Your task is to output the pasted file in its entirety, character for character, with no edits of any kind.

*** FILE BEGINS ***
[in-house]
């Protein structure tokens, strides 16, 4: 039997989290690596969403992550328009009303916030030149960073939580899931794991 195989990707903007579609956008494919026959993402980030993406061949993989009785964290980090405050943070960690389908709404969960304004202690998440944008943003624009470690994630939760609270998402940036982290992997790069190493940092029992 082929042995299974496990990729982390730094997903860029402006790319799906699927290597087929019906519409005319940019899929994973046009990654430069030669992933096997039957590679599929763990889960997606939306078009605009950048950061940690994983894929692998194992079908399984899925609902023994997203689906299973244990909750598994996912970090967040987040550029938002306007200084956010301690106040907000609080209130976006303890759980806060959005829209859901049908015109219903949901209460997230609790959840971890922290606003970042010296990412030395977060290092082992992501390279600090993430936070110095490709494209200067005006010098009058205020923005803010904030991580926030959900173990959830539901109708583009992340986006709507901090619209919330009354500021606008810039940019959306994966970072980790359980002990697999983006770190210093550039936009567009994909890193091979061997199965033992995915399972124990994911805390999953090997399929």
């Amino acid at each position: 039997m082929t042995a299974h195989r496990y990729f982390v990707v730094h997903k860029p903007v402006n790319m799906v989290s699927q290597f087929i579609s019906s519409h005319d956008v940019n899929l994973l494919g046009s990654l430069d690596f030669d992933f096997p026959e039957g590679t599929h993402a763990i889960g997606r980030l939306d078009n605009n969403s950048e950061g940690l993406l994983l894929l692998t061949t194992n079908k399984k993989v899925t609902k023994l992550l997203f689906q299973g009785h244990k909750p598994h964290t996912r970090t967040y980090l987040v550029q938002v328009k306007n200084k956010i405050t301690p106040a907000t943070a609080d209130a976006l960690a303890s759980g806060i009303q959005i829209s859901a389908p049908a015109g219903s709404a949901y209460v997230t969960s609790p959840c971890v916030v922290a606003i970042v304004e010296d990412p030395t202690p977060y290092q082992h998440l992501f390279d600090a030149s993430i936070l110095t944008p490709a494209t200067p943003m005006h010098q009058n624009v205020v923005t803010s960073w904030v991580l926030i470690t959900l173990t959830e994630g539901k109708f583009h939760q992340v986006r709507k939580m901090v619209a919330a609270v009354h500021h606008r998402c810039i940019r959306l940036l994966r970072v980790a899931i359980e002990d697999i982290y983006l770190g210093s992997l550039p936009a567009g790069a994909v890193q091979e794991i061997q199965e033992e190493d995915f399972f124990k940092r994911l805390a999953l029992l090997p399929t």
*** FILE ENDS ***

[in-house]
């Protein structure tokens, strides 16, 4: 039997989290690596969403992550328009009303916030030149960073939580899931794991 195989990707903007579609956008494919026959993402980030993406061949993989009785964290980090405050943070960690389908709404969960304004202690998440944008943003624009470690994630939760609270998402940036982290992997790069190493940092029992 082929042995299974496990990729982390730094997903860029402006790319799906699927290597087929019906519409005319940019899929994973046009990654430069030669992933096997039957590679599929763990889960997606939306078009605009950048950061940690994983894929692998194992079908399984899925609902023994997203689906299973244990909750598994996912970090967040987040550029938002306007200084956010301690106040907000609080209130976006303890759980806060959005829209859901049908015109219903949901209460997230609790959840971890922290606003970042010296990412030395977060290092082992992501390279600090993430936070110095490709494209200067005006010098009058205020923005803010904030991580926030959900173990959830539901109708583009992340986006709507901090619209919330009354500021606008810039940019959306994966970072980790359980002990697999983006770190210093550039936009567009994909890193091979061997199965033992995915399972124990994911805390999953090997399929």
């Amino acid at each position: 039997m082929t042995a299974h195989r496990y990729f982390v990707v730094h997903k860029p903007v402006n790319m799906v989290s699927q290597f087929i579609s019906s519409h005319d956008v940019n899929l994973l494919g046009s990654l430069d690596f030669d992933f096997p026959e039957g590679t599929h993402a763990i889960g997606r980030l939306d078009n605009n969403s950048e950061g940690l993406l994983l894929l692998t061949t194992n079908k399984k993989v899925t609902k023994l992550l997203f689906q299973g009785h244990k909750p598994h964290t996912r970090t967040y980090l987040v550029q938002v328009k306007n200084k956010i405050t301690p106040a907000t943070a609080d209130a976006l960690a303890s759980g806060i009303q959005i829209s859901a389908p049908a015109g219903s709404a949901y209460v997230t969960s609790p959840c971890v916030v922290a606003i970042v304004e010296d990412p030395t202690p977060y290092q082992h998440l992501f390279d600090a030149s993430i936070l110095t944008p490709a494209t200067p943003m005006h010098q009058n624009v205020v923005t803010s960073w904030v991580l926030i470690t959900l173990t959830e994630g539901k109708f583009h939760q992340v986006r709507k939580m901090v619209a919330a609270v009354h500021h606008r998402c810039i940019r959306l940036l994966r970072v980790a899931i359980e002990d697999i982290y983006l770190g210093s992997l550039p936009a567009g790069a994909v890193q091979e794991i061997q199965e033992e190493d995915f399972f124990k940092r994911l805390a999953l029992l090997p399929t």